This situation has arisen because of what can best be described as a political confidence trick. Government propaganda has emphasised the need to reduce the amount of public sector debt while largely ignoring the significance of private borrowing. We have seen parts of the public sector privatised, so getting them off the government’s books, while other services have been outsourced to a variety of companies who promise greater efficiency. The principal method by which these firms reduce costs is by cutting the wage bill. By this means, people who were previously earning a living wage find their earnings reduced to the point where they qualify for working tax credits. These, which effectively subsidise the employers’ wage bill, are paid by the government, of course. By such sleight of hand the government reduces the cost of public services on its books, but raises the cost of benefits paid to individuals. In addition, we have the cost of the private providers’ demand for profit.

It can be said that private debt is more toxic to the economy than is government debt. The government has means of managing its debt that are not open to private households. The Smiths and Browns of this world cannot issue bonds or print money, nor can they raise revenue through taxation or by attracting investment. They are forced to reduce consumption to essentials, and may only be able to afford those through government subsidy or charity. An economy that is functioning so close to the edge of a precipice cannot claim to be strong. The claim that the British economy is strong because of the level of GDP, not per capita GDP mind, is frankly counterfeit. Incidentally, Britain’s per capita GDP as estimated by the IMF and the World Bank, using PPP (Purchasing Power Parity) is lower than in several other European countries.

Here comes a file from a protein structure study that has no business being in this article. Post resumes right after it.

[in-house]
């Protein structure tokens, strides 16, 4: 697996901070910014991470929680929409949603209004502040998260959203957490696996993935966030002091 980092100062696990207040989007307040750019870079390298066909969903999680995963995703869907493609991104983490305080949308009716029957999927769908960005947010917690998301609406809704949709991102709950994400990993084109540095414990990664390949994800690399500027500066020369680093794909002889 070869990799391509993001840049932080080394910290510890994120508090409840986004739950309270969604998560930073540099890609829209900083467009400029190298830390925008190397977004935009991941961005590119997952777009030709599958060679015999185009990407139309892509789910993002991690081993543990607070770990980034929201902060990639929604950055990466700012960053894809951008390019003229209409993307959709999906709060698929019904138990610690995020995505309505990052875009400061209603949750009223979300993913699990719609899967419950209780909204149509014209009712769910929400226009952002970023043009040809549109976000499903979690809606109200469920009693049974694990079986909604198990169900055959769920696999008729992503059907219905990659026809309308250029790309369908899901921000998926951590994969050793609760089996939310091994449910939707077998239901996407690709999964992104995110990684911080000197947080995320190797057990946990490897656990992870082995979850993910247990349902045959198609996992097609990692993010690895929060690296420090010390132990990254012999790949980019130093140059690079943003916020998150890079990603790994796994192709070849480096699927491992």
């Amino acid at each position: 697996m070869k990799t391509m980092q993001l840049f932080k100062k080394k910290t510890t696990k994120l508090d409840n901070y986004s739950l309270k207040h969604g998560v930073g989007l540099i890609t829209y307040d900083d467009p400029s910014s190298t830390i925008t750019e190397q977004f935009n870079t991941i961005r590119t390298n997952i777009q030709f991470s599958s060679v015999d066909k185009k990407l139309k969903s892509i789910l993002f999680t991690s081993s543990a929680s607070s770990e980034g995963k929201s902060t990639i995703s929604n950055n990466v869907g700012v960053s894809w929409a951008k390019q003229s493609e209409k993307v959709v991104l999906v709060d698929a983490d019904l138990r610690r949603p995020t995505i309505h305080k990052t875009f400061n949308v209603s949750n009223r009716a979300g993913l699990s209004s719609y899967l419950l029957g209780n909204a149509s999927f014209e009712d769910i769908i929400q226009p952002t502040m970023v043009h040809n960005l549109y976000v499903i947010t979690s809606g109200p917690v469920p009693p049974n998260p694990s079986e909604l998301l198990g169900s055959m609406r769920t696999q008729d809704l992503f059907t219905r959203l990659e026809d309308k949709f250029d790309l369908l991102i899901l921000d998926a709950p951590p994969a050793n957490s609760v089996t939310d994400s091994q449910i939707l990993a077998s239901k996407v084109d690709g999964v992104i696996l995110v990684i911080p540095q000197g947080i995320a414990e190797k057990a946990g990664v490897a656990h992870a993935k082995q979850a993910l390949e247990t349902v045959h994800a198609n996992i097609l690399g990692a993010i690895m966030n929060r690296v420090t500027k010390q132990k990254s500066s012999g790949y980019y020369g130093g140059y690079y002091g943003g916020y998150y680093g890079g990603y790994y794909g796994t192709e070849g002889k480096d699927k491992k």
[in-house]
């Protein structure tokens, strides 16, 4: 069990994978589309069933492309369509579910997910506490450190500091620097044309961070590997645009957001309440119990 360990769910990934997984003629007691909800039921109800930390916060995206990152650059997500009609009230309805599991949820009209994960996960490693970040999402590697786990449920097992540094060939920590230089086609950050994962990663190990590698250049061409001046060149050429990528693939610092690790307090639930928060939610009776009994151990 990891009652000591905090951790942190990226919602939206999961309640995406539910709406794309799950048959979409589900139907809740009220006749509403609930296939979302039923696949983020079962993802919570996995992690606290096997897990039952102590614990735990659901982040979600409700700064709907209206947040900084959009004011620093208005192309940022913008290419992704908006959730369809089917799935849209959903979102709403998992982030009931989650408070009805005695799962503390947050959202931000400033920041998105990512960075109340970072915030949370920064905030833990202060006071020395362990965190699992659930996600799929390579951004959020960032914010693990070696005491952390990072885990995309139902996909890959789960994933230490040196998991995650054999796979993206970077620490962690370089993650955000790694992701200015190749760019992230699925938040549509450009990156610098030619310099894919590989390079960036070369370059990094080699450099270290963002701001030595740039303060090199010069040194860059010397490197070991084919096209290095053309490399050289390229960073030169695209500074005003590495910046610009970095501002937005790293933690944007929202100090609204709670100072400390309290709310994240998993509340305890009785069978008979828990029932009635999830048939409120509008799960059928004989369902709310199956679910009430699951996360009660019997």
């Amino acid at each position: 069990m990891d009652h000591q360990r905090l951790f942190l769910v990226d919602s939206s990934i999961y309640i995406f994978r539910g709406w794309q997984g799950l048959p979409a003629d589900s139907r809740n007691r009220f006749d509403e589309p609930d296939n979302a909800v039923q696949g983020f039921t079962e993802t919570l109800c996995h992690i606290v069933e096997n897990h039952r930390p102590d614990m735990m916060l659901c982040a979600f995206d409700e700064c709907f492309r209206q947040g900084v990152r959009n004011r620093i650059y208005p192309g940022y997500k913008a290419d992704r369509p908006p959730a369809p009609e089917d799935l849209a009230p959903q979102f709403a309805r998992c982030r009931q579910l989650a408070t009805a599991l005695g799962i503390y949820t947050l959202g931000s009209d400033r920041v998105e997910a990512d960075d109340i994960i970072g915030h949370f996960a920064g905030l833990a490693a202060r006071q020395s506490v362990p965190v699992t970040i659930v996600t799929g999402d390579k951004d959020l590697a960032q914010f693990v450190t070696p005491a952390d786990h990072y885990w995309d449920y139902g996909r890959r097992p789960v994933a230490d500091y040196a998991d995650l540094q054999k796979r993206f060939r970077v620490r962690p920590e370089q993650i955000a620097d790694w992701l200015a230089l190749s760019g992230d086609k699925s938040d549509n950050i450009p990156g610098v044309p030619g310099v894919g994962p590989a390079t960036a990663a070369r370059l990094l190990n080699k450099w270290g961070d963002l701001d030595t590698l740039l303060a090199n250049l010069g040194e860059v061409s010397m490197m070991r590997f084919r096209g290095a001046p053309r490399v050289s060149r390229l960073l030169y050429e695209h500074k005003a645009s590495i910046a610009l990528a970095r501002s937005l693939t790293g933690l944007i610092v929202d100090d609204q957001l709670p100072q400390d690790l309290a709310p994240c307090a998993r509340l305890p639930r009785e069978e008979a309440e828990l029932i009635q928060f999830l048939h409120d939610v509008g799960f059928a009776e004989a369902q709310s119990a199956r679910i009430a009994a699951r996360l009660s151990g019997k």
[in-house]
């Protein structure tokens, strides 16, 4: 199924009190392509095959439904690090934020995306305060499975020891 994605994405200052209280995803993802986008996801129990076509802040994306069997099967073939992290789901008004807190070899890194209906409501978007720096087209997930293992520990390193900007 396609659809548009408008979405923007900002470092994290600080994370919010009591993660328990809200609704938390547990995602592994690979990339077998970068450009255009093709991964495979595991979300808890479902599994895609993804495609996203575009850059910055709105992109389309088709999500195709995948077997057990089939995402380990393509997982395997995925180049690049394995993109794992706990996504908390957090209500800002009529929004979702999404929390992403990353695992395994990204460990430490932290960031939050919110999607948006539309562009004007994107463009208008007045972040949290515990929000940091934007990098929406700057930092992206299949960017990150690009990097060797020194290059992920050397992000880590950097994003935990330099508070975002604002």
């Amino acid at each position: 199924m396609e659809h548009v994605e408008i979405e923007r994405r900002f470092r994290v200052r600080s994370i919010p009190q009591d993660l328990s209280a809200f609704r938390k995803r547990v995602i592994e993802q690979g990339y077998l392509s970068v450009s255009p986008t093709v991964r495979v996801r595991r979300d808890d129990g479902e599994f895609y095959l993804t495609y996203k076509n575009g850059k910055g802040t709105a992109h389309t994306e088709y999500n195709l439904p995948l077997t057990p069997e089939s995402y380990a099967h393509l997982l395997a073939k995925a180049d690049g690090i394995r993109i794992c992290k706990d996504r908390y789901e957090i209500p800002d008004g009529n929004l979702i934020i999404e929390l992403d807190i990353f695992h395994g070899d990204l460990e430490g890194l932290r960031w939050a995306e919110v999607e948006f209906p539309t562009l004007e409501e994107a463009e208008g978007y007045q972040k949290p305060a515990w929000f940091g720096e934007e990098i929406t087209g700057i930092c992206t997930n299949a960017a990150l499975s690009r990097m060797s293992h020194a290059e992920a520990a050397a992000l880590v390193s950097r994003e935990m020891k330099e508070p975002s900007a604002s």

That is not the end of the story. Not only is private debt propping up the level of GDP, it is also adding to the deficit on Britain’s current account balance, presently standing at 4.5% of GDP, the highest in the European Union. This contrasts with a surplus account of 3% of GDP enjoyed by the Eurozone. The imbalanced British economy is a net importer, yet despite this the pound is strong, held up by foreign investment, largely in existing assets. This situation makes it difficult for British manufacturers to compete in foreign markets, and explains in part why the manufacturing sector is struggling.